No, that’s not a typo. The Volkswagen Gol (derived from the Brazilian for ‘goal’) has been the bedrock of Volkswagen’s South American operations for more than three decades.
Launched in 1980, the Gol replaced the Beetle-based Brasilia. With a chassis related to the Audi 80’s, it lasted until 1994, when it was replaced by a heavily updated version. That was finally phased out in 2013(!), though the third-generation car had been built alongside it since 2009.
A mind-boggling array of variations on the Gol theme have been produced over the years, but the range currently boils down to three: the three/five-door Gol hatchback, Voyage saloon and Saveiro pick-up.
It’s very much a budget car, prices in Brazil starting from around £6,000. So the technology underneath is old hat by European standards. The chassis is taken from the Mk.4 Polo, last seen over here in 2009. And the 1.0- and 1.6-litre petrol engines have been around for ever.
Its safety record is patchy as well, Latin NCAP rating the Gol as “highly unsafe.” It’s better when fitted with an airbag, but it wasn’t until 2014 that dual front airbags became a requirement in Brazil.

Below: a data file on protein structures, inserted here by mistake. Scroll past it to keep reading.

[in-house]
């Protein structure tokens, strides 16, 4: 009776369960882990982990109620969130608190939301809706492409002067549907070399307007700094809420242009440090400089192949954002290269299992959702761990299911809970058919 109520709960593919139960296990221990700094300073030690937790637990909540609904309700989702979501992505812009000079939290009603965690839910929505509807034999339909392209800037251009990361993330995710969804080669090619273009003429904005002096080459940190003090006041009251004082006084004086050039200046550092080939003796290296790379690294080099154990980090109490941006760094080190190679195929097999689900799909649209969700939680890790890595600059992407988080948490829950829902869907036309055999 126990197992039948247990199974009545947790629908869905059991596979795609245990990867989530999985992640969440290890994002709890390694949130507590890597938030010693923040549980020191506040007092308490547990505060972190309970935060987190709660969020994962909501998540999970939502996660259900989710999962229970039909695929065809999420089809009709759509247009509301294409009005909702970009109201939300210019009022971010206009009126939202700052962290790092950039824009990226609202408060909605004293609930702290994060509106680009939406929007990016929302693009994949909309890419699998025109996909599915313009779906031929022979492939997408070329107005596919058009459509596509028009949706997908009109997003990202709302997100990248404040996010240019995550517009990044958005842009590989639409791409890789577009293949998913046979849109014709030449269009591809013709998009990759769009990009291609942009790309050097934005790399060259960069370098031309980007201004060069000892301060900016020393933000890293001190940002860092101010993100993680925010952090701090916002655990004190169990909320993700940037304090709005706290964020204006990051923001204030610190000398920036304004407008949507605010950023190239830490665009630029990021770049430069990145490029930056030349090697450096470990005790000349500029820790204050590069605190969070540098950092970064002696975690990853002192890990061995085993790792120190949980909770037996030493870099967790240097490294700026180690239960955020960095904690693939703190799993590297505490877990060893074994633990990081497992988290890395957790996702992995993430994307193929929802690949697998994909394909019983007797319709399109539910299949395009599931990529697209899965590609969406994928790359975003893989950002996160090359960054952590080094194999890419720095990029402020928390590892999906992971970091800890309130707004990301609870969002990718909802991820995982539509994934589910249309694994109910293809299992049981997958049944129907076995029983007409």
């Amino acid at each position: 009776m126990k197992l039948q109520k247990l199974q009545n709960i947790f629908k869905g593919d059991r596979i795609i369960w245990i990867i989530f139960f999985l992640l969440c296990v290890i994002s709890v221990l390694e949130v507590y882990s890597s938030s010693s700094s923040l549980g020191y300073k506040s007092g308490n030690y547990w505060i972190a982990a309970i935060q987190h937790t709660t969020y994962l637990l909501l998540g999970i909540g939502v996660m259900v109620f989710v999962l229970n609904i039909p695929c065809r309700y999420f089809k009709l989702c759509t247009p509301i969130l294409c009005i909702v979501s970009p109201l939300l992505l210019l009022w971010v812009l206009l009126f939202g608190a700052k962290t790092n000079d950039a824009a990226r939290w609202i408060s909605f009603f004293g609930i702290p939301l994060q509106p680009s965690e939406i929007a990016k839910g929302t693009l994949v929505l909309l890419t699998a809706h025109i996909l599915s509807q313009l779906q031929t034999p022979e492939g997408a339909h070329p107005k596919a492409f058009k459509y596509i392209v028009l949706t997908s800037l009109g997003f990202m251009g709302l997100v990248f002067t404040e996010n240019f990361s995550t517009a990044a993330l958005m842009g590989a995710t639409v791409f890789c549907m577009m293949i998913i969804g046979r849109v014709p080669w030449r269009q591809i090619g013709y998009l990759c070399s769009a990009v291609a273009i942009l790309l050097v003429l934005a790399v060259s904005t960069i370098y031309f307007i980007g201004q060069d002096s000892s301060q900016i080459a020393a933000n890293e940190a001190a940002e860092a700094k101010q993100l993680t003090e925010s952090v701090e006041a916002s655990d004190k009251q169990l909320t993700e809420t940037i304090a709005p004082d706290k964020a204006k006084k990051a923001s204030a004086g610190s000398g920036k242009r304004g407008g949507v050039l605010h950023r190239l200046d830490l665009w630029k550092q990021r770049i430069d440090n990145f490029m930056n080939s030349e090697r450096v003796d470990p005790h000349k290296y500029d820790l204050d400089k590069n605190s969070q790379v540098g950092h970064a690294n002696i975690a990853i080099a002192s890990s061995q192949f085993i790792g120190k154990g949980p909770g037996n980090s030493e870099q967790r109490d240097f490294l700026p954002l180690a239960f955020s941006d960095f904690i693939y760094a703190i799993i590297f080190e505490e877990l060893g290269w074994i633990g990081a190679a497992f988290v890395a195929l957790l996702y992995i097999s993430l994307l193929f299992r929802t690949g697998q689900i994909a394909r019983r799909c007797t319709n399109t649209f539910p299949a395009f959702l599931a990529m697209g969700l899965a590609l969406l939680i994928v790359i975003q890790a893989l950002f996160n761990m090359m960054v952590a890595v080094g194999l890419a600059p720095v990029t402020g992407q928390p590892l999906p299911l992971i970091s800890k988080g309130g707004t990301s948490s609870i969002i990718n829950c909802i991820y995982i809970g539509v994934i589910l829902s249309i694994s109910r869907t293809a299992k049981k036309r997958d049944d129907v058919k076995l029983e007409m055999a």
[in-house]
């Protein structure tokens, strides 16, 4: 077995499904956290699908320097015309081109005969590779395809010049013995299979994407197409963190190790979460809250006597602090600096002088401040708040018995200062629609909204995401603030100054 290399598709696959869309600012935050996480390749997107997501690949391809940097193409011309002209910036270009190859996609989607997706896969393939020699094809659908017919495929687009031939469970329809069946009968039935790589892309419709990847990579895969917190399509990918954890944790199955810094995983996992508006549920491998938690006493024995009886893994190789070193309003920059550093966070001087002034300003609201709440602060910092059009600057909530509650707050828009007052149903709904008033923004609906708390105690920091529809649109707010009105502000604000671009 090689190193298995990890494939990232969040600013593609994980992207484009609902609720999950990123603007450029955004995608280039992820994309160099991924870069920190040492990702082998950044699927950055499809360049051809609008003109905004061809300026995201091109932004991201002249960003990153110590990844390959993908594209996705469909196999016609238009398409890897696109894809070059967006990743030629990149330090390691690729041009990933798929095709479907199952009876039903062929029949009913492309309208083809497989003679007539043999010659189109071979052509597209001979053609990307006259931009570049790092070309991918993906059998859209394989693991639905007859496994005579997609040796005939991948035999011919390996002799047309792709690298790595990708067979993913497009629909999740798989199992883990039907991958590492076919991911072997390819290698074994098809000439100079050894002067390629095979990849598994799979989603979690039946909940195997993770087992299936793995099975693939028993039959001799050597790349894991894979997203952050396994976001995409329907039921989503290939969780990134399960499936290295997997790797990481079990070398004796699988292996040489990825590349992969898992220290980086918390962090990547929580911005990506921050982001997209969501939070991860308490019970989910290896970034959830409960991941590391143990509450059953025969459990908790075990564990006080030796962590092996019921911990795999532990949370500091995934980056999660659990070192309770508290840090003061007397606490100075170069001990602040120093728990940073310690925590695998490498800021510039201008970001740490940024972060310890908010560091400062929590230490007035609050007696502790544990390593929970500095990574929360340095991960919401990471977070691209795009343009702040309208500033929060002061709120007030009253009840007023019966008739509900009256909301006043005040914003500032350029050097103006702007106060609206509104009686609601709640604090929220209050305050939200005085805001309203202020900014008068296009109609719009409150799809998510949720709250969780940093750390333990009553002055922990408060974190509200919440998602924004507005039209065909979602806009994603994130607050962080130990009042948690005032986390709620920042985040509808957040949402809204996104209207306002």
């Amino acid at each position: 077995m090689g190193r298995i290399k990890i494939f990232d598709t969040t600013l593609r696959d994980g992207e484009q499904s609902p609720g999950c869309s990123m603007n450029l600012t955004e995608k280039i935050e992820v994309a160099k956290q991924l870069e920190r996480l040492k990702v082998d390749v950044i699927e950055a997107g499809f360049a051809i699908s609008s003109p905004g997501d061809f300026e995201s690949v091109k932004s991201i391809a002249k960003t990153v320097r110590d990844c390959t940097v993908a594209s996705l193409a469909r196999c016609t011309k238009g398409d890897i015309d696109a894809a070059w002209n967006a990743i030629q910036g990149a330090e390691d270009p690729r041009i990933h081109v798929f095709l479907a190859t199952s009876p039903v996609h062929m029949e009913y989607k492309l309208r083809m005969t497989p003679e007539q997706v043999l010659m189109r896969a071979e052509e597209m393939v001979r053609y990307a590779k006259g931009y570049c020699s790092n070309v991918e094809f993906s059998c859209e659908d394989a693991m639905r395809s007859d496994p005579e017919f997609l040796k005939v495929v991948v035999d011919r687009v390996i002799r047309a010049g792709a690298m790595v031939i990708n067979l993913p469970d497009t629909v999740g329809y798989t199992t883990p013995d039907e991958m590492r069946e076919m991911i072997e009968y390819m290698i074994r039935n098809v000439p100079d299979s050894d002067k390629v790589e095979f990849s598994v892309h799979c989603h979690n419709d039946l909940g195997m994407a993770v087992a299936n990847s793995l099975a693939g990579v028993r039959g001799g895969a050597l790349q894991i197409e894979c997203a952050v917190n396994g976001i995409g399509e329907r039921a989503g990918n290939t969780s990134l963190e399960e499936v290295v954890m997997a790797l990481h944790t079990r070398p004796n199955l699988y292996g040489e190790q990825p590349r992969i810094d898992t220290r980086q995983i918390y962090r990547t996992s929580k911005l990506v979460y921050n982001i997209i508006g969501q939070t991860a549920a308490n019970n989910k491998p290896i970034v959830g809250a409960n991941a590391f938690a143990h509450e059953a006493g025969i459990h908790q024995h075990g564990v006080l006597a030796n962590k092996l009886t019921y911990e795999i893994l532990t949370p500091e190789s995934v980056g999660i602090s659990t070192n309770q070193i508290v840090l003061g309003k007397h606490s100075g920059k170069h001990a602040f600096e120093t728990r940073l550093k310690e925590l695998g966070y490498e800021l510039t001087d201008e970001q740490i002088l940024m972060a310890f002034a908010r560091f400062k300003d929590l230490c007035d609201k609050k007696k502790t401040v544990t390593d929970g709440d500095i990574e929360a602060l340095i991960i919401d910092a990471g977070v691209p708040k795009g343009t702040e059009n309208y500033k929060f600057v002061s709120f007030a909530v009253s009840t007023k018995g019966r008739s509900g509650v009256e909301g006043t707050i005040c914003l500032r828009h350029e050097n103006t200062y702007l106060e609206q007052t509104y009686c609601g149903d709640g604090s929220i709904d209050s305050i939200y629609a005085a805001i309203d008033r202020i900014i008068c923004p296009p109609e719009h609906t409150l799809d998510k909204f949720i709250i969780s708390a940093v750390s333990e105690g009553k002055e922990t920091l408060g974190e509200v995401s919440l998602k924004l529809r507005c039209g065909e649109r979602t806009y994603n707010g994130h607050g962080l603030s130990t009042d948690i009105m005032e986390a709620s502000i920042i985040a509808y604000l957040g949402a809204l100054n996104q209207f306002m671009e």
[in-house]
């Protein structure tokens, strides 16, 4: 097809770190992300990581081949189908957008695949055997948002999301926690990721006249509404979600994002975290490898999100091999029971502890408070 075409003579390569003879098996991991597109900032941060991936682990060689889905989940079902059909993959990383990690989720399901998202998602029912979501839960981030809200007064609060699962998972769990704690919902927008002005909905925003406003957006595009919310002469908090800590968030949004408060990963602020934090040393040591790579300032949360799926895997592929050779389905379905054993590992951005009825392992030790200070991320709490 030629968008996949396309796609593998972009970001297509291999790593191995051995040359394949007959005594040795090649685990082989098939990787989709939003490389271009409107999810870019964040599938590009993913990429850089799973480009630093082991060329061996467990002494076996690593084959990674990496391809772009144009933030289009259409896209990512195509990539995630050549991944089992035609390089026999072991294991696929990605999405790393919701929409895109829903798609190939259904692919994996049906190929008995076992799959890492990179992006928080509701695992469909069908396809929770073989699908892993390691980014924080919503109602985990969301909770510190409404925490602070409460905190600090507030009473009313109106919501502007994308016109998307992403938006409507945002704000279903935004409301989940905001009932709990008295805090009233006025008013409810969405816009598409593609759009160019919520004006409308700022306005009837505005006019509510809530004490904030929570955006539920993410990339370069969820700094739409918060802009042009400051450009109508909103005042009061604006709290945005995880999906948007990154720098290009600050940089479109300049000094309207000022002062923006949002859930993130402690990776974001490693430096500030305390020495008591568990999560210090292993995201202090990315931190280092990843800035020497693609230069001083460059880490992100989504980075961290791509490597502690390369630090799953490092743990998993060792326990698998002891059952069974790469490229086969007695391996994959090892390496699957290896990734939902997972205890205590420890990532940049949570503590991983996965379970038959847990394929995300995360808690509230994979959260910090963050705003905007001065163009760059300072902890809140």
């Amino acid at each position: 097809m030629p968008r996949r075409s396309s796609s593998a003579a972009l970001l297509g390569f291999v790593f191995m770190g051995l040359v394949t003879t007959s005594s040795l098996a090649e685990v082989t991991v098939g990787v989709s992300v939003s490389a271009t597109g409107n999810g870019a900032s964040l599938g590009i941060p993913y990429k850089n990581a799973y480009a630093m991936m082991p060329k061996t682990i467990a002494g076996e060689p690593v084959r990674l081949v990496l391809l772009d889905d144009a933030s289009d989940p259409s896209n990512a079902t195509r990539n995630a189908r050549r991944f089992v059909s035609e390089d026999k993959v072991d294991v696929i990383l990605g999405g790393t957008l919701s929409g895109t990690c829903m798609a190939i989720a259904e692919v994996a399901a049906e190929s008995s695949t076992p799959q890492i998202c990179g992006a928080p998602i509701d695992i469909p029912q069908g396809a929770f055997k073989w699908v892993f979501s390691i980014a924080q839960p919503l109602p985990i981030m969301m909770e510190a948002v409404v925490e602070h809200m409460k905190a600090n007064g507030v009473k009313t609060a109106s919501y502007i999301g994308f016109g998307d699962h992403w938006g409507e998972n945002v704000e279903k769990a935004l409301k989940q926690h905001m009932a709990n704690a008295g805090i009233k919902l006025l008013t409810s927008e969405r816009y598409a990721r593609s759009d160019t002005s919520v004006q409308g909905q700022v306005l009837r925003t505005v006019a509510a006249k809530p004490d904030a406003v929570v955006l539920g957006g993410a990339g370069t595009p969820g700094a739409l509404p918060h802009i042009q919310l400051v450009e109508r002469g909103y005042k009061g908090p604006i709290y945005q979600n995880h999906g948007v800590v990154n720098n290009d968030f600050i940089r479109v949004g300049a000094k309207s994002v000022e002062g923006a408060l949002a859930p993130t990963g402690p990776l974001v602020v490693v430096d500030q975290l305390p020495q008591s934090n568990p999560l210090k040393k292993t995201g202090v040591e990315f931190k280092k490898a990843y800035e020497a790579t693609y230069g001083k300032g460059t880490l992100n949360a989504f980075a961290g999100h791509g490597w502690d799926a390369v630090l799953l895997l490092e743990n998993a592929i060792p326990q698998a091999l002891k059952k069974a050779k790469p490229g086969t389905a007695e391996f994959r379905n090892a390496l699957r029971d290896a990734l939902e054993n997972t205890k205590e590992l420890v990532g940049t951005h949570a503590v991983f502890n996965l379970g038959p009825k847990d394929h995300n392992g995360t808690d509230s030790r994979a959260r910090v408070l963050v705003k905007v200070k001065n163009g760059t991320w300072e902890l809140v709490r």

At least it’s well equipped, reasonably spacious and robustly made. It’s even a pretty handy rally car.
The Gol is the prime example of the approach the major manufacturers have been taking to the South American market, pretty much since they set up shop: repackaging out of date designs to suit the local conditions. It takes minimal investment and the profits are high, the original development costs having long-since been paid off. Cynical, perhaps, but business logic usually is.
Let’s be honest about it: by European standards, the Gol is rubbish. But it is exactly what tens of thousands of budget-conscious South American buyers want. Indeed, it hits the mark so accurately that its been the best selling car in Brazil since 1987 and in Argentina since 1988. Taking all variants into account, some 10 million have been built.